OP02 Distinct biological profiles associated with the risk of short-term relapse and mid/long-term relapse in Crohn’s disease patients stopping infliximab

PierreDr., N.(1)*;Huynh-Thu, V.A.(2);Baiwir, D.(3);Mazzucchelli, G.(4);Fléron, M.(3);Trzpiot, L.(4);Eppe, G.(4);Laharie, D.(5);Satsangi, J.(6);Colombel, J.F.(7);Hertervig, E.(8);Meuwis, M.A.(1);Louis, E.(9);

(1)University of Liege, Laboratory of Translational Gastroenterology, Liege, Belgium;(2)University of Liege, Department of Electrical Engineering and Computer Science, Liege, Belgium;(3)University of Liege, GIGA Proteomics Facility, Liege, Belgium;(4)University of Liege, Laboratory of Mass Spectrometry, Liege, Belgium;(5)Centre Hospitalier Universitaire de Bordeaux, Service d’Hépato-gastroentérologie et oncologie digestive, Bordeaux, France;(6)John Radcliffe Hospital, Translational Gastroenterology Unit, Oxford, United Kingdom;(7)Icahn School of Medicine at Mount Sina, Division of Gastroenterology, New York, United States;(8)Skane University Hospital, Department of Gastroenterology, Lund, Sweden;(9)Liege University Hospital, Hepato-Gastroenterology and Digestive Oncology Department, Liege, Belgium; GETAID and the SPARE-Biocycle research group


In Crohn’s disease (CD) patients stopping infliximab (IFX), the risk of short-term relapse (<6 months) and mid/long-term (>6 months) relapse were associated with distinct biological profiles (STORI trial). Herein, we aim to test the external validity of this finding in an independent trial (SPARE).


The SPARE trial has included 211 CD patients (from 64 sites in Europe and Australia) in steroid-free remission >6 months, receiving a combined therapy (IFX and immunosuppressant (IS)) >8 months and who were then randomised in three arms: continuing combo, stopping IFX or stopping IS. The arm stopping IFX was used to externally validate our findings generated in the STORI trial. To this end, the measurement of 161 proteins obtained in the baseline serum of STORI was repeated in SPARE (arm stopping IFX) with the same technologies: selected reaction monitoring (SRM, 69 proteins measured in 67 patients) or proximity extension assay (PEA, 92 proteins measured in 63 patients). Associations between serum protein levels and time to relapse (HR: hazard ratio and its associated statistics) were determined by using univariable Cox model in the stratified (relapse <6 or >6 months) and non-stratified cohort.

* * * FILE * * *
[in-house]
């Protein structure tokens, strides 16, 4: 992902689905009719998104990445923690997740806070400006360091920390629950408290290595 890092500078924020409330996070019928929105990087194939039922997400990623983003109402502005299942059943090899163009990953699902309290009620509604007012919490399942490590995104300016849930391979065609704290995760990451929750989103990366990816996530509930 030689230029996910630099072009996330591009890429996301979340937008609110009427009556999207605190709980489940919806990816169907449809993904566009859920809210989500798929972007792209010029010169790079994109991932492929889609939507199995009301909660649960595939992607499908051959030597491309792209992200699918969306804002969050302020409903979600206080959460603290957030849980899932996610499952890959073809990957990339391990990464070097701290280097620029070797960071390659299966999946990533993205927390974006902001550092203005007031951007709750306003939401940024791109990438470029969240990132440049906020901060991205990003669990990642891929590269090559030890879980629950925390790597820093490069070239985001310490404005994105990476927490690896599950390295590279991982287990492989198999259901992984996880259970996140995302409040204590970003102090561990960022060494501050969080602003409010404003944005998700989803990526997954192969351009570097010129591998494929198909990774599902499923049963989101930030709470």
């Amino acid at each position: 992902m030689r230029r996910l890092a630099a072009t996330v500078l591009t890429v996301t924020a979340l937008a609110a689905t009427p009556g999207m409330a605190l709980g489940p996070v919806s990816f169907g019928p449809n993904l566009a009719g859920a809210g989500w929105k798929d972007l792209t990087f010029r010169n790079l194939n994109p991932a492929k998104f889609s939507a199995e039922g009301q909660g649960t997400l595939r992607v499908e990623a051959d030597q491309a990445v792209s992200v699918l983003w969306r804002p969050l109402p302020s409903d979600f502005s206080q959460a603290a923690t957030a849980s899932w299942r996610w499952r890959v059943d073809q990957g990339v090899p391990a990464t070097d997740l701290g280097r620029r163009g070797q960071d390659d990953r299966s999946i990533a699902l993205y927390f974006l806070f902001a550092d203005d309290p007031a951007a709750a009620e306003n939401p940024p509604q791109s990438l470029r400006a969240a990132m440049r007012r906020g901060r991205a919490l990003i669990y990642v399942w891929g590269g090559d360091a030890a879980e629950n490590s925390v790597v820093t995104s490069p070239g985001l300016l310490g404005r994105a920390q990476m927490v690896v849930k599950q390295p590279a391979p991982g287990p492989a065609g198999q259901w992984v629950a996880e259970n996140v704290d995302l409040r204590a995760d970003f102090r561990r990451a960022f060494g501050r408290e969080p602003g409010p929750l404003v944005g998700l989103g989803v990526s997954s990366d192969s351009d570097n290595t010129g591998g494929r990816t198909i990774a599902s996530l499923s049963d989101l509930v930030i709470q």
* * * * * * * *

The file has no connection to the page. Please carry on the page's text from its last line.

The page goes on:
The blood proteins depicting the risk of short-term or mid/long-term relapse in STORI and SPARE were selected as shown Fig. 1 (SRM) and Fig. 2 (PEA). The representation of those markers in volcano plots clearly confirmed that short-term and mid/long-term relapsers present distinct biological profiles (Fig. 3-4). This is also corroborated by the fact that only ORM1 was selected as a marker of short-term and mid/long-term relapse (Fig. 1-2). In STORI and SPARE, the risk of short-term relapse was associated (p-value<0.05) with a high serum level of inflammatory markers (IL6, CRP, HPR, ORM1, LRG1, HP, CP, APCS, ITIH3), complement components (C8B, C4B), blood coagulation proteins (F9, SERPIND1), markers of dendritic cells (LAMP3, CLEC4C) and a low serum level of a complement component (MASP1) (Fig. 1-2-3). In STORI and SPARE, the risk of mid/long-term relapse was associated (p-value<0.05) with a high serum level of a complement component (CFB) and a low serum level of a protease inhibitor (SERPINA4), a growth factor (FGF2), an anti-inflammatory cytokine (IL10) (Fig. 1-2-4). For other proteins, STORI and SPARE showed convergent tendencies (p-value<0.01; Fig. 1-2-3-4) or differences (Fig. 1-2).

Figure 1Figure 2Figure 3Figure 4


We confirm that, after stopping IFX in CD patients, the risk of short-term and mid/long-term relapse are associated with distinct biological profiles. The risk of short-term relapse is deeply associated with residual inflammation while the biological picture depicting the risk of mid/long-term relapse seems less clear.